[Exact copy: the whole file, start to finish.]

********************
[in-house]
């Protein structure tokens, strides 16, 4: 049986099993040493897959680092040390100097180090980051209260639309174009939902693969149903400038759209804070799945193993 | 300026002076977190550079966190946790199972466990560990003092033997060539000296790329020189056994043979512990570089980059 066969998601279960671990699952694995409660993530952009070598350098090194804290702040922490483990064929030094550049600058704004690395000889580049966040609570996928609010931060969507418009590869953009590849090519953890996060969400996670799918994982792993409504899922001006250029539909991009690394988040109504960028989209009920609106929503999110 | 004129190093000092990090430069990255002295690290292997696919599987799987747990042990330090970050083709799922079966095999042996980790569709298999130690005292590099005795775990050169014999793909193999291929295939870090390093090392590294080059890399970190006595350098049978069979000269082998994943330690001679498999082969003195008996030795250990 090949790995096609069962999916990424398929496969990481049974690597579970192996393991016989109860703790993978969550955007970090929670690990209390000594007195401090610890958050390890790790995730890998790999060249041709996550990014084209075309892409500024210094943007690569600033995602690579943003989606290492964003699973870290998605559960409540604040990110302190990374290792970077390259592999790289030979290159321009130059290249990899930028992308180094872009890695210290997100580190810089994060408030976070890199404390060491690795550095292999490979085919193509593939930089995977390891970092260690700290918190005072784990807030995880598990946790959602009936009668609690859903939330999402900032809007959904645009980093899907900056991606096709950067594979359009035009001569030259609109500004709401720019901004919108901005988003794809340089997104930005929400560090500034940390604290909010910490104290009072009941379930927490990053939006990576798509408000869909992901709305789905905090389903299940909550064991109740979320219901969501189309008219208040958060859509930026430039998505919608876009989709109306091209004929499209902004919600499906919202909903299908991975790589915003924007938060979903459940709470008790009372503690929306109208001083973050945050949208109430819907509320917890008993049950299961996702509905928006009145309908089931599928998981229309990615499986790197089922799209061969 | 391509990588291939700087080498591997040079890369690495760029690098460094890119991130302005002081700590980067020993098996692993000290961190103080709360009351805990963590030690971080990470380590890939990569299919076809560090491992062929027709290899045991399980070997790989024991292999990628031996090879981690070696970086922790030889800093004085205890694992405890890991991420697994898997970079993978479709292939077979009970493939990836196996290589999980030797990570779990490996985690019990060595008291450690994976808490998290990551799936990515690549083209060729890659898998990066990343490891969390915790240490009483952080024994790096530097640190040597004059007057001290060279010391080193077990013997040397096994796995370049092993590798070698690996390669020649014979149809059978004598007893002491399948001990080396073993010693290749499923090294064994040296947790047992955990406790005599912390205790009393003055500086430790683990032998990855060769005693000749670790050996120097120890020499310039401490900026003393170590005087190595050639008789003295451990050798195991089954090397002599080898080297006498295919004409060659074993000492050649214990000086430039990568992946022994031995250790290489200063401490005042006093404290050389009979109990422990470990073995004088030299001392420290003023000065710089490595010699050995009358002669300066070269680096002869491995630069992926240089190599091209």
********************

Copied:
[in-house]
């Protein structure tokens, strides 16, 4: 049986099993040493897959680092040390100097180090980051209260639309174009939902693969149903400038759209804070799945193993 | 300026002076977190550079966190946790199972466990560990003092033997060539000296790329020189056994043979512990570089980059 066969998601279960671990699952694995409660993530952009070598350098090194804290702040922490483990064929030094550049600058704004690395000889580049966040609570996928609010931060969507418009590869953009590849090519953890996060969400996670799918994982792993409504899922001006250029539909991009690394988040109504960028989209009920609106929503999110 | 004129190093000092990090430069990255002295690290292997696919599987799987747990042990330090970050083709799922079966095999042996980790569709298999130690005292590099005795775990050169014999793909193999291929295939870090390093090392590294080059890399970190006595350098049978069979000269082998994943330690001679498999082969003195008996030795250990 090949790995096609069962999916990424398929496969990481049974690597579970192996393991016989109860703790993978969550955007970090929670690990209390000594007195401090610890958050390890790790995730890998790999060249041709996550990014084209075309892409500024210094943007690569600033995602690579943003989606290492964003699973870290998605559960409540604040990110302190990374290792970077390259592999790289030979290159321009130059290249990899930028992308180094872009890695210290997100580190810089994060408030976070890199404390060491690795550095292999490979085919193509593939930089995977390891970092260690700290918190005072784990807030995880598990946790959602009936009668609690859903939330999402900032809007959904645009980093899907900056991606096709950067594979359009035009001569030259609109500004709401720019901004919108901005988003794809340089997104930005929400560090500034940390604290909010910490104290009072009941379930927490990053939006990576798509408000869909992901709305789905905090389903299940909550064991109740979320219901969501189309008219208040958060859509930026430039998505919608876009989709109306091209004929499209902004919600499906919202909903299908991975790589915003924007938060979903459940709470008790009372503690929306109208001083973050945050949208109430819907509320917890008993049950299961996702509905928006009145309908089931599928998981229309990615499986790197089922799209061969 | 391509990588291939700087080498591997040079890369690495760029690098460094890119991130302005002081700590980067020993098996692993000290961190103080709360009351805990963590030690971080990470380590890939990569299919076809560090491992062929027709290899045991399980070997790989024991292999990628031996090879981690070696970086922790030889800093004085205890694992405890890991991420697994898997970079993978479709292939077979009970493939990836196996290589999980030797990570779990490996985690019990060595008291450690994976808490998290990551799936990515690549083209060729890659898998990066990343490891969390915790240490009483952080024994790096530097640190040597004059007057001290060279010391080193077990013997040397096994796995370049092993590798070698690996390669020649014979149809059978004598007893002491399948001990080396073993010693290749499923090294064994040296947790047992955990406790005599912390205790009393003055500086430790683990032998990855060769005693000749670790050996120097120890020499310039401490900026003393170590005087190595050639008789003295451990050798195991089954090397002599080898080297006498295919004409060659074993000492050649214990000086430039990568992946022994031995250790290489200063401490005042006093404290050389009979109990422990470990073995004088030299001392420290003023000065710089490595010699050995009358002669300066070269680096002869491995630069992926240089190599091209």